How to deal with dust mites
Dust mites–minute flesh-eating insects too small to be seen by the naked eye–inhabit your carpets, curtains and bedding. Their faeces can be a significant cause of allergies. The best way to deal with dust mites is to starve them of the dust they eat–which is mostly made up of old skin cells.
Actions you can take around the home
Cover your mattress, bed base and pillows with covers made specifically to repel allergens. These covers are sold in most department stores.
Vacuum your carpets regularly. Buy a vacuum cleaner for dust mites that uses a double bag and a HEPA (high-efficiency particulate air) filter, which filters out microscopic allergens. If you have a wood or tile floor underneath your carpets, think about getting rid of the carpets altogether. Wear a mask while vacuuming, and then leave the house for a few hours afterwards, if possible.
Change your sheets once a week and wash them in very hot water – at least 60ºC – to kill the mites.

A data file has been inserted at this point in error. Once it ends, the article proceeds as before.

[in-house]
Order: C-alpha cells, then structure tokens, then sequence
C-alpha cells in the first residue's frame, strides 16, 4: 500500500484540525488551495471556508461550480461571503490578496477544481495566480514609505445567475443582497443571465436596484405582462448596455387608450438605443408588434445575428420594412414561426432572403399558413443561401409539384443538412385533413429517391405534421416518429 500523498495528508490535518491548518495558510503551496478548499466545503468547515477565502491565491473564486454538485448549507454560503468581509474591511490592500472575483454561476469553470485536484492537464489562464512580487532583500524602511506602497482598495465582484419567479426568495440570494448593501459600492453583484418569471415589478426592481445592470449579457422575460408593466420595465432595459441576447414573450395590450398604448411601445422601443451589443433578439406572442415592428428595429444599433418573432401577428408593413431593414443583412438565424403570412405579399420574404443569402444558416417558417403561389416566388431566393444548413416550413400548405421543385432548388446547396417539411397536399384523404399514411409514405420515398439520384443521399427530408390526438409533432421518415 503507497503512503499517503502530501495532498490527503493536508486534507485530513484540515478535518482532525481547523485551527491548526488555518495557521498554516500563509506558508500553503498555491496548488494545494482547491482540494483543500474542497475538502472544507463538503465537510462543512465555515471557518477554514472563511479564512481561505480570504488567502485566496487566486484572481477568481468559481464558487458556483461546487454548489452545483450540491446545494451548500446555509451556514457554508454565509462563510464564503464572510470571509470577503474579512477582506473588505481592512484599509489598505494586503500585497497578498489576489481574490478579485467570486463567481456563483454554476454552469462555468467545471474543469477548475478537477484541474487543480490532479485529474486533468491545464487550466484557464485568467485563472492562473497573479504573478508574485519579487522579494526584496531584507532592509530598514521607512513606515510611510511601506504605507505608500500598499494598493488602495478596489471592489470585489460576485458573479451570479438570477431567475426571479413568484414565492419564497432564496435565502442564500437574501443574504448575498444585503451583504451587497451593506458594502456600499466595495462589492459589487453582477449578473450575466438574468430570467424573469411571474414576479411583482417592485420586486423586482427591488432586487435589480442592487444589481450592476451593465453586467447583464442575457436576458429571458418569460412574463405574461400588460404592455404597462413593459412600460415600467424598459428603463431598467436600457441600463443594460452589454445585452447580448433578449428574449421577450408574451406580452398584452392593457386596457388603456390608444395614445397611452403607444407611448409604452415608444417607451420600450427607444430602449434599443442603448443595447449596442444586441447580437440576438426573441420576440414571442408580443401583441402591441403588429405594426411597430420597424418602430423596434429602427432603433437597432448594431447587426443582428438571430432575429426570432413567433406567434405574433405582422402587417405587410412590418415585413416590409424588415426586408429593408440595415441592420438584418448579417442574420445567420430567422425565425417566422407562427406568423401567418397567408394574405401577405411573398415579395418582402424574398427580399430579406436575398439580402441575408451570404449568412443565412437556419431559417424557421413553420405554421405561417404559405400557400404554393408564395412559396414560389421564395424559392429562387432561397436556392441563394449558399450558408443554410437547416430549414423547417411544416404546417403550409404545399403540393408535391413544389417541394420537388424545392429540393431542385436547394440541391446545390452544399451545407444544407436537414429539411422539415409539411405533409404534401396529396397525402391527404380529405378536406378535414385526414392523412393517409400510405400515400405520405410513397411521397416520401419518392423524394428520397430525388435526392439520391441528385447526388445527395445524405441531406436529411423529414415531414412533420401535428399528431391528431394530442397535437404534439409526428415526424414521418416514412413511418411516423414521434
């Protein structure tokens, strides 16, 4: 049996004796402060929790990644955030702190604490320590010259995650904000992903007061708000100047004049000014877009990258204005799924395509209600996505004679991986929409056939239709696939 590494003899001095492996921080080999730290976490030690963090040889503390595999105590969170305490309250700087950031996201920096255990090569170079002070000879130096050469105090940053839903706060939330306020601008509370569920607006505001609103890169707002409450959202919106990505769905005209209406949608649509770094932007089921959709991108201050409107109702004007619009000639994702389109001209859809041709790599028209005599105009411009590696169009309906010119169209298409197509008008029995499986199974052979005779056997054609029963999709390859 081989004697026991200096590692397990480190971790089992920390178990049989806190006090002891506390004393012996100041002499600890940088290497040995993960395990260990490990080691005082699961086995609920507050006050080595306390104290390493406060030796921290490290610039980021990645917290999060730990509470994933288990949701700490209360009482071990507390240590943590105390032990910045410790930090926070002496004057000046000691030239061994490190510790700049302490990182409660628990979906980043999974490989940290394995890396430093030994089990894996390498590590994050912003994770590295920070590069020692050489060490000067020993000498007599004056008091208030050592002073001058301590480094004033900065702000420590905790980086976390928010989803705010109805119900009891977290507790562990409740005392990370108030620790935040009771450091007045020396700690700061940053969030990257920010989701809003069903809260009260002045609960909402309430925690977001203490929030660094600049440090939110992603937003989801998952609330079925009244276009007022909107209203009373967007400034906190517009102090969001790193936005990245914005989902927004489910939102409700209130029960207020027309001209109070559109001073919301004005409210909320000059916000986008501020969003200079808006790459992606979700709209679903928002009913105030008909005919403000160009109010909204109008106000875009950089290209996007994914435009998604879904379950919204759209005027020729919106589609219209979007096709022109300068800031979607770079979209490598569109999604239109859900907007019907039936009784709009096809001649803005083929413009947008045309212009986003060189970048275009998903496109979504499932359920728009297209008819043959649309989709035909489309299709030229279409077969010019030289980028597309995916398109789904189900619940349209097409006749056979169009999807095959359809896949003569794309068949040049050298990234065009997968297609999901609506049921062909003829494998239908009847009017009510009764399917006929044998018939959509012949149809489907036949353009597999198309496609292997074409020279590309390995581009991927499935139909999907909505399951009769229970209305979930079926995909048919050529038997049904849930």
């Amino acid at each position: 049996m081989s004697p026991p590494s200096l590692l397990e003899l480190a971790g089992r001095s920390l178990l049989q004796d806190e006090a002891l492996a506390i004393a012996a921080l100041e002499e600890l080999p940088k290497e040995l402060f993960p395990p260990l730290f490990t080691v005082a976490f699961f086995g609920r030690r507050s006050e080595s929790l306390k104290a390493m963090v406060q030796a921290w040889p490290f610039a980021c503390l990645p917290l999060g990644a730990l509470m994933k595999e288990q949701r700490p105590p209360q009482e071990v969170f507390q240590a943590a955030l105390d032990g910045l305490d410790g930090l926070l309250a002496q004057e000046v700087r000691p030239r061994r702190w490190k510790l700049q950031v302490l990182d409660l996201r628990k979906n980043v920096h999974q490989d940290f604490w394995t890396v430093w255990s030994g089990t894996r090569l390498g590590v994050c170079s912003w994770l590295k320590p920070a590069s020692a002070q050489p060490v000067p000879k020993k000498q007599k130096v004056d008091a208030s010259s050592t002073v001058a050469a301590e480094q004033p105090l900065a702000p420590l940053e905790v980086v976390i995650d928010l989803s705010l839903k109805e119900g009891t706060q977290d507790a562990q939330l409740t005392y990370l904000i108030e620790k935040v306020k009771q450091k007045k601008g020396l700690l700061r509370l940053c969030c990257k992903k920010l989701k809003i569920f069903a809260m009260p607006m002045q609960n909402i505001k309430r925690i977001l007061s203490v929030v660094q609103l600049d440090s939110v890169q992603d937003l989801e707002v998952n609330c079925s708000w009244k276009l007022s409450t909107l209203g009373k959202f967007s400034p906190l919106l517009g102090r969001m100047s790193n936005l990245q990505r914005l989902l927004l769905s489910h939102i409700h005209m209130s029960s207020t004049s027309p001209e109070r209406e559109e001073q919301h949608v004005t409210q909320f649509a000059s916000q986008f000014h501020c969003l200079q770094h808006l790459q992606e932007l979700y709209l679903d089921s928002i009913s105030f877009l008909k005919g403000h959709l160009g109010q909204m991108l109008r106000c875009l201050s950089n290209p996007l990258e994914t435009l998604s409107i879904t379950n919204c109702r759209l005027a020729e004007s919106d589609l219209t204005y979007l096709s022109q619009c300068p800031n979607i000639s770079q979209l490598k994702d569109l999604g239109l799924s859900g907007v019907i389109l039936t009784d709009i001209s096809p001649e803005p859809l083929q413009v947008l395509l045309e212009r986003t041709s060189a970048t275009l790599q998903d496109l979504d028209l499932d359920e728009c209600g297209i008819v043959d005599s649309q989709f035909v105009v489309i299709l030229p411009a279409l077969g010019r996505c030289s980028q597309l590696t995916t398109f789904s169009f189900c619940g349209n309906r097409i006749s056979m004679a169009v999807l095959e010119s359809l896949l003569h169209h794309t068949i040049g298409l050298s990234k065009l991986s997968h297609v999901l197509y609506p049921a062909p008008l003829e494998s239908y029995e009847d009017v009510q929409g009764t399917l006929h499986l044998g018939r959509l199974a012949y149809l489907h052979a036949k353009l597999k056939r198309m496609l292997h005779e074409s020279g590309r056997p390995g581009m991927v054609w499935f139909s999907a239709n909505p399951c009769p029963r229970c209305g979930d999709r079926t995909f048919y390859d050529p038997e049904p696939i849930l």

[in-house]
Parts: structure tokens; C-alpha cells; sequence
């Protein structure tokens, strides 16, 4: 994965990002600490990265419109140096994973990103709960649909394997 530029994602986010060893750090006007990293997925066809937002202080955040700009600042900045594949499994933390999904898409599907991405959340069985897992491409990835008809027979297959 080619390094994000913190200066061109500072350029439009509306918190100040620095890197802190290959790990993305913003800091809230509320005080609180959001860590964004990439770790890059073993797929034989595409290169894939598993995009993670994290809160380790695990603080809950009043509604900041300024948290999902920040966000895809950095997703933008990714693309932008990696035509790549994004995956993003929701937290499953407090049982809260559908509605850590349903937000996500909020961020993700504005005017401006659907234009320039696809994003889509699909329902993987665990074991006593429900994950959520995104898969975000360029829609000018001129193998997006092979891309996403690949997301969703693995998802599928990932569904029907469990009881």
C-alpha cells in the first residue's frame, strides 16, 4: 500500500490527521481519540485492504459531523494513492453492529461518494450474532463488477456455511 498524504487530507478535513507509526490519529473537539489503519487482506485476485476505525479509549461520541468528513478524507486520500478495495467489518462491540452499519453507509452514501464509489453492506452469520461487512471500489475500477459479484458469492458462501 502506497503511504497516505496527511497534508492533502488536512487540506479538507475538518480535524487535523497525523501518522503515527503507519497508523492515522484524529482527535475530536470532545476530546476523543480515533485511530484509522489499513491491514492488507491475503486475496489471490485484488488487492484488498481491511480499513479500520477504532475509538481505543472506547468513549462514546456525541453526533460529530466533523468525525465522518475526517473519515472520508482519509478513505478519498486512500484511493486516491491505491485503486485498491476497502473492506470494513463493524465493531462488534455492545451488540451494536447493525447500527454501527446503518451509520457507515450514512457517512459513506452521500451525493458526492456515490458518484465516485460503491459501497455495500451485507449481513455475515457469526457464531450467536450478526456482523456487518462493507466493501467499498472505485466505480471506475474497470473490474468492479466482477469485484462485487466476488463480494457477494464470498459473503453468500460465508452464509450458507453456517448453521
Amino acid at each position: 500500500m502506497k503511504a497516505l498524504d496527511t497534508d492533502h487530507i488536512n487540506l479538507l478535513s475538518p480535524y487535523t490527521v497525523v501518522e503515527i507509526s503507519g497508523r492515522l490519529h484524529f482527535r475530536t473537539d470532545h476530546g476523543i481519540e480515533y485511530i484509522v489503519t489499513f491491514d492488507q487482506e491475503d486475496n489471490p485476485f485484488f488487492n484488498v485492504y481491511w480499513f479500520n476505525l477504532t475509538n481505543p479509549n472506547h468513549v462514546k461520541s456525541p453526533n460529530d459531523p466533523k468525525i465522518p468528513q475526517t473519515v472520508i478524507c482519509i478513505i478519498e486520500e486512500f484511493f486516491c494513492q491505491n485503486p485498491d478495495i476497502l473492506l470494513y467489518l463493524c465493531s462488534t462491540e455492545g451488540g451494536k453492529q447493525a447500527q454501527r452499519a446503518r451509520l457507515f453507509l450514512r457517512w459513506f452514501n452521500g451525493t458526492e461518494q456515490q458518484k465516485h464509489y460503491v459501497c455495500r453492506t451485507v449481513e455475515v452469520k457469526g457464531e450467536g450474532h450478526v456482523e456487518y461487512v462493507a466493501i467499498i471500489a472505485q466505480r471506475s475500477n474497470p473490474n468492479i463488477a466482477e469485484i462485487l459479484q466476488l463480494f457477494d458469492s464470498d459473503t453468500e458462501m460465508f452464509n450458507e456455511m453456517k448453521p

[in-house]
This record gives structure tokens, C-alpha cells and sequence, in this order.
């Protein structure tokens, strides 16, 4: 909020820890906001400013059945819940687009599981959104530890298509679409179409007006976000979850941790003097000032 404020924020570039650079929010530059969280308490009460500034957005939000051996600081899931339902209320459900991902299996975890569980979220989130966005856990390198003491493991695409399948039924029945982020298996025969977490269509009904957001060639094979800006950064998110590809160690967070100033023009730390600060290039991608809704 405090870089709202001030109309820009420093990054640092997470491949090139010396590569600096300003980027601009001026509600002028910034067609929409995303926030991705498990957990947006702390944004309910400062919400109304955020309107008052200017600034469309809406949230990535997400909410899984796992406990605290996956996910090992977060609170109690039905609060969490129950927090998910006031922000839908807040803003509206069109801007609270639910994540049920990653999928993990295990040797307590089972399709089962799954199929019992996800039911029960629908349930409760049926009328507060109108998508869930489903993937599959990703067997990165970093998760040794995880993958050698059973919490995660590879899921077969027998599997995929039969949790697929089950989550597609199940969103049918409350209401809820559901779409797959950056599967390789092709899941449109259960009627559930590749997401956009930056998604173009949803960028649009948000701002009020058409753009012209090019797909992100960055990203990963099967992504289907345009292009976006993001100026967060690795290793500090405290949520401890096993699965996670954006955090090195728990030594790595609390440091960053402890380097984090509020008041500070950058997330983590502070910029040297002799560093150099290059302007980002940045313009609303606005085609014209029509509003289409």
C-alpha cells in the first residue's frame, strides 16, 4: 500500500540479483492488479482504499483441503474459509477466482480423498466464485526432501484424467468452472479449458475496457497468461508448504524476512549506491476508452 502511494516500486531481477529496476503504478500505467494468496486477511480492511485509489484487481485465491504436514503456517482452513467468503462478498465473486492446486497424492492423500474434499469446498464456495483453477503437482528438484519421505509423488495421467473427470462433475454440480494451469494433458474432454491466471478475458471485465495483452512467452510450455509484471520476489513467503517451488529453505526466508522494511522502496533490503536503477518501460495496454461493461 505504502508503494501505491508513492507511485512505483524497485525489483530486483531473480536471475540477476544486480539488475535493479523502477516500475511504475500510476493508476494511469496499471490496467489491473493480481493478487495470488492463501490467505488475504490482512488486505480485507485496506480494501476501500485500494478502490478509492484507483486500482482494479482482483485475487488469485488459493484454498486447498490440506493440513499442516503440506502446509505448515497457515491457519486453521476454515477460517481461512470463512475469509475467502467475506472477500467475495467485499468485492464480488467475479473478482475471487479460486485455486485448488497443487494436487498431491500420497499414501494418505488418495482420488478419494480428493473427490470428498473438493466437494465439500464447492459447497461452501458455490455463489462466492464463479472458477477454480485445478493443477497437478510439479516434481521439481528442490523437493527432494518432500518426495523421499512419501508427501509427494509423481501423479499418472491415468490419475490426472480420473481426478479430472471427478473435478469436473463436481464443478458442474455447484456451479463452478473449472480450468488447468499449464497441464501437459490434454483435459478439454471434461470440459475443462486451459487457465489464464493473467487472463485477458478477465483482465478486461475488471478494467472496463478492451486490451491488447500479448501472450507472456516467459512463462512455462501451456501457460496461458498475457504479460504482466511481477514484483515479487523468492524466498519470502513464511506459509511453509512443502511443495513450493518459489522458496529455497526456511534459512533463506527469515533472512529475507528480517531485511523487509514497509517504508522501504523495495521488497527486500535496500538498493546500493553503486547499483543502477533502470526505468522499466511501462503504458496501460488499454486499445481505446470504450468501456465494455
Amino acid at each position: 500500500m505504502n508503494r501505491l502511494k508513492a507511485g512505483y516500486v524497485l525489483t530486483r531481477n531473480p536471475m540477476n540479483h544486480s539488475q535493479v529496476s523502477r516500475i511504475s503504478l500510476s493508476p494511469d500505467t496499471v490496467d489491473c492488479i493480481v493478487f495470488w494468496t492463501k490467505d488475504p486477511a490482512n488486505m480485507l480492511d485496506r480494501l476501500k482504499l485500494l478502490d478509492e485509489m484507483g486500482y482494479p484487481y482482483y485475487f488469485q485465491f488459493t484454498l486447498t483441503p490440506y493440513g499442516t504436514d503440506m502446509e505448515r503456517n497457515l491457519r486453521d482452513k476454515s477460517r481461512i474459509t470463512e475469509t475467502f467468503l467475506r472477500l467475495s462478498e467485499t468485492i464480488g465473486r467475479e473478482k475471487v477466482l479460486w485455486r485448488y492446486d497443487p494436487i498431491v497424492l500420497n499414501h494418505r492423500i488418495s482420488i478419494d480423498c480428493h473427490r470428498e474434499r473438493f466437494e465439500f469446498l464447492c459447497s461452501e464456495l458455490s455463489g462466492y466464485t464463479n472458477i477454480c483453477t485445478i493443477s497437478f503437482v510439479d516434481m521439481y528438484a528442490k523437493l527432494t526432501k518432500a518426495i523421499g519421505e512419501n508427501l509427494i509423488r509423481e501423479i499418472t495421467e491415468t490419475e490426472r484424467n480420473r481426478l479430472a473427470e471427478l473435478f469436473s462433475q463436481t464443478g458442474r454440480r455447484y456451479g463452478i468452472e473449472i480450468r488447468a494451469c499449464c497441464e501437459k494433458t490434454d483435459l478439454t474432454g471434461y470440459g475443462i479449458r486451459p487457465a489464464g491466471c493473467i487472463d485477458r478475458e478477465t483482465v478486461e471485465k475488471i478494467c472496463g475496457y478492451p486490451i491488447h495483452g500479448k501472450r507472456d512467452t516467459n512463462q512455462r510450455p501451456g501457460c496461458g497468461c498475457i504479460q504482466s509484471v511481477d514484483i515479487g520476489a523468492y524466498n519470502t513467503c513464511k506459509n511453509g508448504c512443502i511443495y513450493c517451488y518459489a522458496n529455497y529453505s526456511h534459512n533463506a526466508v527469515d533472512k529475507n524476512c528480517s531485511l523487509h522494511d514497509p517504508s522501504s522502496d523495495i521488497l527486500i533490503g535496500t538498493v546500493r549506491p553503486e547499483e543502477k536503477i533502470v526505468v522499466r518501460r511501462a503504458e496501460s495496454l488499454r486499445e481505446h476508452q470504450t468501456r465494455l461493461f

Clear away clutter, which can gather dust and harbour dust mites. Remove any soft toys from the bed.
Keep the Air Dry
If you don't have a dehumidifier, it's a good idea to get one. Keeping the air in your home dry will significantly reduce the population of dust mites, which die when humidity levels fall below 45 per cent.
Laundries and bathrooms are havens for moulds, mildew and dust mites, because of damp and humid conditions. Wipe away any obvious mould using a solution of diluted bleach (make sure the room is adequately ventilated).
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